Brazilian growers go bust in blow to $7 billion farm-credit boom
A Case IH combine harvests soybeans on a farm near Brasilia, Brazil.Photographer: Andressa Anholete/Bloomberg
Bloomberg | 11 March 2024

Brazilian growers go bust in blow to $7 billion farm-credit boom

A Case IH combine harvests soybeans on a farm near Brasilia, Brazil.Photographer: Andressa Anholete/Bloomberg

By Clarice Couto, Giovanna Bellotti Azevedo, and Rachel Gamarski

Agricultural powerhouse Brazil is harvesting one bumper crop after another. Yet, growers are going bankrupt at an alarming rate, dealing a blow to investors in the fast-growing $7 billion market for agribusiness funding.

Tumbling corn and soybean prices are sparking defaults, undermining returns for so-called Fiagros, the Brazilian investment funds backed by agricultural receivables such as interest, dividends and land-lease payments. Funds including Galapagos Recebiveis do Agronegocio and SFI Investimentos do Agronegocio have plunged below the value of their underlying assets after farmers skipped payments on some credit facilities.

It’s a surprising turn of events for a country that’s seen its agribusiness expand fast over the past decade — Brazil first overtook the US as the world’s largest soybean shipper in 2013 and climbed to the top spot for corn just last year. The number of growers filing for bankruptcy protection surged sixfold in 2023, according to credit data provider Serasa Experian.

“There’s a wave of bankruptcies in the Brazilian agriculture sector, and that’s very worrying,” said Paulo Sousa, who heads the Brazilian operations of Cargill Inc., the world’s largest crop trader. “That brings uncertainty for financiers. A lot of new money has entered the sector in recent years, and that’s a risk.”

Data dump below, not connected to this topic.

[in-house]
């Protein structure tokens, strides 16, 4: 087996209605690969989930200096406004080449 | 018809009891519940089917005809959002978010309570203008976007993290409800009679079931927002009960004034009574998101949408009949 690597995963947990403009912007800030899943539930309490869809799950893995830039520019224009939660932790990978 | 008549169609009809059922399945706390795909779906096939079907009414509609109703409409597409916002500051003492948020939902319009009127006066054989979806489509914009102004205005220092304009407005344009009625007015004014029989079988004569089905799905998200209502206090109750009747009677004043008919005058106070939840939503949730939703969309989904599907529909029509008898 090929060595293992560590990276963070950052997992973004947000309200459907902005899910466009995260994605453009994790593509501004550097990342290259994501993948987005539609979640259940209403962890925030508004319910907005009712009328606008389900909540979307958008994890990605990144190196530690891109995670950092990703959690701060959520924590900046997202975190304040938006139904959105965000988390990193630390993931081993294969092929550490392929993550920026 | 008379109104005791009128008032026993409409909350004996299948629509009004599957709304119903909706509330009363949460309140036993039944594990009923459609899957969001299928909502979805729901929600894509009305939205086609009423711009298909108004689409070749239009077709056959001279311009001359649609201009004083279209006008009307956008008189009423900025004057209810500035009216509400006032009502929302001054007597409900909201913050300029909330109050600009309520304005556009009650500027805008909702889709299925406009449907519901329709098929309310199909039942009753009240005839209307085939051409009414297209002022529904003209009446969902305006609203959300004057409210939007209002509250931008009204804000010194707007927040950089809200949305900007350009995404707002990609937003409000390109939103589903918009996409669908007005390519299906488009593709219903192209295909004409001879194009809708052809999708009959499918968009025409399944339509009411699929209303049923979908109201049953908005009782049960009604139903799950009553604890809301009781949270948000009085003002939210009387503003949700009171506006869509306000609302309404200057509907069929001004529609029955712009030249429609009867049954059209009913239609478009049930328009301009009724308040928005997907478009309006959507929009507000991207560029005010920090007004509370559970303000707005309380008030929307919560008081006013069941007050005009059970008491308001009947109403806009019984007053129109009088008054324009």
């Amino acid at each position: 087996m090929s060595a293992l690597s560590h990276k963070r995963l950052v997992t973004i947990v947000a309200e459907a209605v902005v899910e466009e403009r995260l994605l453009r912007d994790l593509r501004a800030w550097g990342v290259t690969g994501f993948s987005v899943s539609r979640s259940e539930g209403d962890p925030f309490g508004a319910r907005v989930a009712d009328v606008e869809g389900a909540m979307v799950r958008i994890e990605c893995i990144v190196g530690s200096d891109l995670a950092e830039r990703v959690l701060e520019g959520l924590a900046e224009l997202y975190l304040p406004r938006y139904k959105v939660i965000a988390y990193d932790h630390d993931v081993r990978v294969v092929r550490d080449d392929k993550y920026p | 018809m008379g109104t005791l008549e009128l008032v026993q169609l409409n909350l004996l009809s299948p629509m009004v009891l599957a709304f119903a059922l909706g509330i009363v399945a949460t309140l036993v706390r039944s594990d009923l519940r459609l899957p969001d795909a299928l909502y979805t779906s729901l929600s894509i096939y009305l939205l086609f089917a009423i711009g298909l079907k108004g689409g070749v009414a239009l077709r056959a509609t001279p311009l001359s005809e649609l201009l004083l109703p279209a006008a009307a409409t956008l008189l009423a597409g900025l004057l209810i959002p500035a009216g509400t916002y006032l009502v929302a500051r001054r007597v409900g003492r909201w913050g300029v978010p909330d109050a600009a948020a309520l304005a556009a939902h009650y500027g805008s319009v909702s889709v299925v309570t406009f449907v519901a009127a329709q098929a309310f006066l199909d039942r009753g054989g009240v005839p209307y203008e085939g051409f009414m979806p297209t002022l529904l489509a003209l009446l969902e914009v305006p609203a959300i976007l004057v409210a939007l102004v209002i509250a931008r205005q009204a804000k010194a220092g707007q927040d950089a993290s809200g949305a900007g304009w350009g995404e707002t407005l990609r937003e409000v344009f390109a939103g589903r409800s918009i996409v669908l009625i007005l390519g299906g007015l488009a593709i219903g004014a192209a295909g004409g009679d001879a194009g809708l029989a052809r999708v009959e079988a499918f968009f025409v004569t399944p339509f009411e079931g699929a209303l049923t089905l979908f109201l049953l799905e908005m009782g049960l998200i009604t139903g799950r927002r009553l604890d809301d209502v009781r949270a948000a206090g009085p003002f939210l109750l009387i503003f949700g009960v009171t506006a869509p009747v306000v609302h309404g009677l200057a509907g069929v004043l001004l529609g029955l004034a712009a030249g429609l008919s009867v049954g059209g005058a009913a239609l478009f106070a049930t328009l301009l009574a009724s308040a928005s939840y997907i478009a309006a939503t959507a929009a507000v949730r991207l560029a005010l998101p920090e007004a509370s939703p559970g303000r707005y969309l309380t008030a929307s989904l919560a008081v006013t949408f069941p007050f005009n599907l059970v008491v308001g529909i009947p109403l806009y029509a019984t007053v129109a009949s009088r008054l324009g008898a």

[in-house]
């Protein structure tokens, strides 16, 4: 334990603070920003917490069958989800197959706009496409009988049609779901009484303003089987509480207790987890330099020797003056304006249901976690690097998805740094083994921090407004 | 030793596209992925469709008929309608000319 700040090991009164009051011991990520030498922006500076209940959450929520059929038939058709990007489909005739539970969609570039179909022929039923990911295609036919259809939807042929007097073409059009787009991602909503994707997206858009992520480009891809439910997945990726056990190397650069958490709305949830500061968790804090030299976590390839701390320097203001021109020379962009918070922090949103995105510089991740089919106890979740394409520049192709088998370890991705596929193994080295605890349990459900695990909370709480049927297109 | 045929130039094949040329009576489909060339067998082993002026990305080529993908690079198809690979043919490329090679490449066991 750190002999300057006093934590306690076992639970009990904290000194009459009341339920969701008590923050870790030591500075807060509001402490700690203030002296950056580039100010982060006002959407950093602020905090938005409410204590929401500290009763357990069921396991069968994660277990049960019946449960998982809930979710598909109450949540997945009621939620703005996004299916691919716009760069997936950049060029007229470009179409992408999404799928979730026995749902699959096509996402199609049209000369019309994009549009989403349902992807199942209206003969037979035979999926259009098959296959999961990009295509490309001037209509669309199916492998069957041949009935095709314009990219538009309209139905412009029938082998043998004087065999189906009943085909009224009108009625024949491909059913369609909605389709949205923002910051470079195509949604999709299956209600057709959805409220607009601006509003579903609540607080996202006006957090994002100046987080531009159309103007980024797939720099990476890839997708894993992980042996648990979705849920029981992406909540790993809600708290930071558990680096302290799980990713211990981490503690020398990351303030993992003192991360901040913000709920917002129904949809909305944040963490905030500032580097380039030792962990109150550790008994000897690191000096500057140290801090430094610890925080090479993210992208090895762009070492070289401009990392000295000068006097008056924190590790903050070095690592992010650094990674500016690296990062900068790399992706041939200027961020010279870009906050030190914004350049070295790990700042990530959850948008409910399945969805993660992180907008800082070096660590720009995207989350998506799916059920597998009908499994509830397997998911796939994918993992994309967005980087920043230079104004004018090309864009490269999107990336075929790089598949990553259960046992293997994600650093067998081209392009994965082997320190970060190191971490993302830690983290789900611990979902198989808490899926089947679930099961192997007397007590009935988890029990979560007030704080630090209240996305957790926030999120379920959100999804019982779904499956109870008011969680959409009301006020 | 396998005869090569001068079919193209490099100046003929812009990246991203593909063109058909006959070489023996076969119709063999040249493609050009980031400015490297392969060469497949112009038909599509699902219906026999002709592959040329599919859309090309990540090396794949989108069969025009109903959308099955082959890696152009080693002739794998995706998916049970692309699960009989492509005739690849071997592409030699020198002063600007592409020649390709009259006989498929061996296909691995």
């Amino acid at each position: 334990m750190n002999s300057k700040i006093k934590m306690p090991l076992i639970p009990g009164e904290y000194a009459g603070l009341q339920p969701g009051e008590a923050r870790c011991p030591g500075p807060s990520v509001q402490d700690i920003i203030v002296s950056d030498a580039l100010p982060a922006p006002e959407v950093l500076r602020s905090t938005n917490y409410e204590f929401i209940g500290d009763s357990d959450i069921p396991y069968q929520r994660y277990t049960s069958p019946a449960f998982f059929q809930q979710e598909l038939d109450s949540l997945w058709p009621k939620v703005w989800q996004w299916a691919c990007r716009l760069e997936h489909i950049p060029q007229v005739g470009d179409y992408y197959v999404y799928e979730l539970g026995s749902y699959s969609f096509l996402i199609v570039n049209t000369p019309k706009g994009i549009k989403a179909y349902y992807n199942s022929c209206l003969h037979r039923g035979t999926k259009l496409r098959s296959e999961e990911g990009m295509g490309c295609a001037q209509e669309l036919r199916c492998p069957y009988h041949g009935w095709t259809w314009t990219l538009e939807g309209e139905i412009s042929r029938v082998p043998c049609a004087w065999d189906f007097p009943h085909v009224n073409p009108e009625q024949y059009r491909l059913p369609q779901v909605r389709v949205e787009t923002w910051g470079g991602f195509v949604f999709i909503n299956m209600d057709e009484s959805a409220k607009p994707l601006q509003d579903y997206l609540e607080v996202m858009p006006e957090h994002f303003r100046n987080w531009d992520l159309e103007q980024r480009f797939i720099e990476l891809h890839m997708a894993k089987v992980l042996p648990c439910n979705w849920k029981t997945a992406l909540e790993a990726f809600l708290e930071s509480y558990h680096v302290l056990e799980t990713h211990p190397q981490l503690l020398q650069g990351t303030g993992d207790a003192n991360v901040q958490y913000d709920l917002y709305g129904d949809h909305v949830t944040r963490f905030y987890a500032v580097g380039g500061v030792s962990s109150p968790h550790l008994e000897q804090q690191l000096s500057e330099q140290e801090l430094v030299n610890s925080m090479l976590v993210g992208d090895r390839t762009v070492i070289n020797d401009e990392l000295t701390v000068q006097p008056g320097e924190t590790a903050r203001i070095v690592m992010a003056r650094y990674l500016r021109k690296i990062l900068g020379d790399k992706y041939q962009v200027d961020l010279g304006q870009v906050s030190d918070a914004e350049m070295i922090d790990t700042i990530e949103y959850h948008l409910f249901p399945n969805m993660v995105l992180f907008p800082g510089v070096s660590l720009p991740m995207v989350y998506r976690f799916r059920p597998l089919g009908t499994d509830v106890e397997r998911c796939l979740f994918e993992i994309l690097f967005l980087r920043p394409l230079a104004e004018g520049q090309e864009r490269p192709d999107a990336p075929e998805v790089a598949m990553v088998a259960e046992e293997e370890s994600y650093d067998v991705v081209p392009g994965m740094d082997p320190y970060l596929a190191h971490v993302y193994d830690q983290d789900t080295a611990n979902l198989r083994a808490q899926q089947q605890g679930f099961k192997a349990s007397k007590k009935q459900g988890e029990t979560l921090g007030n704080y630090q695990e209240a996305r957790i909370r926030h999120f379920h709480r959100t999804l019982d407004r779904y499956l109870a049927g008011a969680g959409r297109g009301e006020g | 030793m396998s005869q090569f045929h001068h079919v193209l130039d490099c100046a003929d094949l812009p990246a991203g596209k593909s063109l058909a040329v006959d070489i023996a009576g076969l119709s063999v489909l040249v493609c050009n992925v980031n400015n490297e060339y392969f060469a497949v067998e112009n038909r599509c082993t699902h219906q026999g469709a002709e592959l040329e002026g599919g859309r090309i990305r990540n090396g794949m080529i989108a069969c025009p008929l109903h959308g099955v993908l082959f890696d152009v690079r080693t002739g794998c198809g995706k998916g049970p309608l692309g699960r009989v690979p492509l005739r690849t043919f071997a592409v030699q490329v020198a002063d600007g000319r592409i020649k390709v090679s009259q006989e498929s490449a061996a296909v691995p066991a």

Fiagros were first introduced in 2021 and gained popularity with retail investors seeking high returns and exposure to the fastest-growing sector in Latin America’s biggest economy. These investment funds had more than 34 billion reais ($7 billion) under management in January, up 43% from a year earlier, according to capital markets association Anbima.

Brazil’s agriculture boom was in part funded by these new instruments. Prior to Fiagros, the sector had been largely shut out of capital markets, relying on funding from banks and trading firms. Fresh cash helped growers expand soybean plantings at a record pace — exactly 4.6 million additional acres a year on average since 2019, according to Brazil’s national supply company, or Conab.

Rising Defaults

Now a rash of defaults is fueling concern about the health of those funds and jeopardizing a push to broaden access to capital through debt securitization. If more and more farmers file for bankruptcy, it could also pose a risk for the Brazilian economy, which has grown increasingly dependent on agriculture.

Big banks including Itau BBA SA are tracking clients with debt coming due in the short term to renegotiate maturities and avoid defaults.

“2024 will be a more challenging year,” Pedro Fernandes, director of agribusiness at Itau, said in an interview. “Some farmers will have to put off debt payments.”

Crop prices have been in decline since mid-2022 as bumper global supplies offset trade disruptions caused by Russia’s invasion of Ukraine. A Bloomberg gauge of key agricultural commodities tumbled almost 16% last year, the biggest drop in a decade. In Brazil, prices fell even further, with corn and soybeans trading at large discounts to futures in Chicago.